Politicians should read Constitution before promising charity

Within hours of the levee break and flood, Sen. Harry Reid said he "would do everything possible to ensure the people of Fernley get the federal resources they need to help the community recover as quickly as possible." Gov. Jim Gibbons seconded that emotion, asking President Bush for federal aid, which the president extended. Now who could argue with that?


Heck, I'll give it a shot.


Many might not know that Davy Crockett not only died defending the Alamo, but also served three terms in Congress. And in a story about that experience titled "Not Yours to Give," Crockett tells of opposing a bill to appropriate money for the widow of a distinguished naval officer.


"We have the right as individuals to give away as much of our own money as we please in charity," the colonel explained on the House floor, "but as members of Congress we have no right to appropriate a dollar of the public money." Crockett added, "I will not go into an argument to prove that Congress has not the power to appropriate this money as an act of charity. Every member on this floor knows it."


Apparently Sen. Reid missed a memo.


Crockett came to this position after being confronted by a voter named Horatio Bunce, who said he wouldn't vote for Crockett's re-election because Crockett had violated the Constitution by earlier voting for a bill to spend $20,000 for the victims of a fire. Bunce explained that for "the Constitution to be worth anything, (it) must be held sacred, and rigidly observed in all its provisions."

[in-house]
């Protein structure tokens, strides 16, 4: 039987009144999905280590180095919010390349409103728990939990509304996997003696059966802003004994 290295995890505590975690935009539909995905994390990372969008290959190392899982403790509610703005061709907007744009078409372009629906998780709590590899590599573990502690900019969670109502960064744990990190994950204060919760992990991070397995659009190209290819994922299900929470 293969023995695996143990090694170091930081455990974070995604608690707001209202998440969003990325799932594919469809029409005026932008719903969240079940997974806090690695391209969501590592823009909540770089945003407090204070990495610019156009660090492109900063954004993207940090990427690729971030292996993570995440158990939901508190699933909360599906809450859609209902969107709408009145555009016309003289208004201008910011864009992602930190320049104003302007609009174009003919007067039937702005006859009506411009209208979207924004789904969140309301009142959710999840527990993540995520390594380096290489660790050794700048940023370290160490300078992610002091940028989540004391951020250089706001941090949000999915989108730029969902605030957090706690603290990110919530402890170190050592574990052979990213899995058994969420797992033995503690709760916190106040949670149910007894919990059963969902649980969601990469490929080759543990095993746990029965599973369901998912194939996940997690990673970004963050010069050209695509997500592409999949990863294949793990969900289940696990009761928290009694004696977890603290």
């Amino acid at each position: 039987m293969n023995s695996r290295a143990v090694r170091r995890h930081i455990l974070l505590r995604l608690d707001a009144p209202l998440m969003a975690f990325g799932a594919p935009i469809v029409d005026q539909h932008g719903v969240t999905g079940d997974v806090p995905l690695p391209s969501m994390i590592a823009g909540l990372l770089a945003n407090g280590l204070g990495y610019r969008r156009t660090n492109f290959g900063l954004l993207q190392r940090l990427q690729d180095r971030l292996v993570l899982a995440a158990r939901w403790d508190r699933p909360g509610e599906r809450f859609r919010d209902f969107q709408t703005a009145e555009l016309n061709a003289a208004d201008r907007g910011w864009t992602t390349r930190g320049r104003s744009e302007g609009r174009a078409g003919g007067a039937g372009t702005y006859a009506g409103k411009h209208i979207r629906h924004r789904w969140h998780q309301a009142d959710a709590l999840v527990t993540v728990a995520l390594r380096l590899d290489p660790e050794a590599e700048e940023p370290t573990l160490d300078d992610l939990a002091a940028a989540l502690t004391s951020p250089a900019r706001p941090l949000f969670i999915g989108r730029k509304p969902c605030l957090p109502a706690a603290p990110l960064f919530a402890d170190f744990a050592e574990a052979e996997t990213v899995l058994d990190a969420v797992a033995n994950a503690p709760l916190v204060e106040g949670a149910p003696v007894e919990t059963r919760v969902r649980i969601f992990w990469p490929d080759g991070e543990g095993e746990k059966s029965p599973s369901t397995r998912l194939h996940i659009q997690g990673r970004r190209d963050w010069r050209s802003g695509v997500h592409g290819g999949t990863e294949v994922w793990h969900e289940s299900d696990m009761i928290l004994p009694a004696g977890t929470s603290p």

"If you have the right to give at all; and as the Constitution neither defines charity nor stipulates the amount, you are at liberty to give to any and everything which you may believe, or profess to believe, is a charity and to any amount you may think proper," Bunce explained. "No, Colonel, Congress has no right to give charity."


President Thomas Jefferson was clear and unambiguous on this point, as well: "Congress has not unlimited power to provide for the general welfare, but only those specifically enumerated (in the Constitution)."


Likewise, President James Madison, Father of the Constitution, stated plainly that "Charity is no part of the legislative duty of the government." Madison also warned that "If Congress can do whatever in their discretion can be done by money, the government is no longer a limited one possessing enumerated powers ..."


And then there was President Franklin Pierce, who famously vetoed a bill to provide federal help for the mentally ill, explaining in his veto message that he could not "find any authority in the Constitution for public charity. (To approve the measure) would be contrary to the letter and spirit of the Constitution," he said.


Don't get me wrong. I'm not saying the Fernley flood victims don't warrant help. As Col. Crockett noted, Harry Reid, Jim Gibbons and George W. Bush are free to contribute as much of their own money to the cause as they please. But it's not constitutionally permissible for them to use federal tax dollars for flood victim relief.

It's just not theirs to give.


- Chuck Muth, of Carson City, is president and CEO of Citizen Outreach and a political blogger. Read his views Fridays on the Appeal Opinion page or visit www.muthstruths.com.

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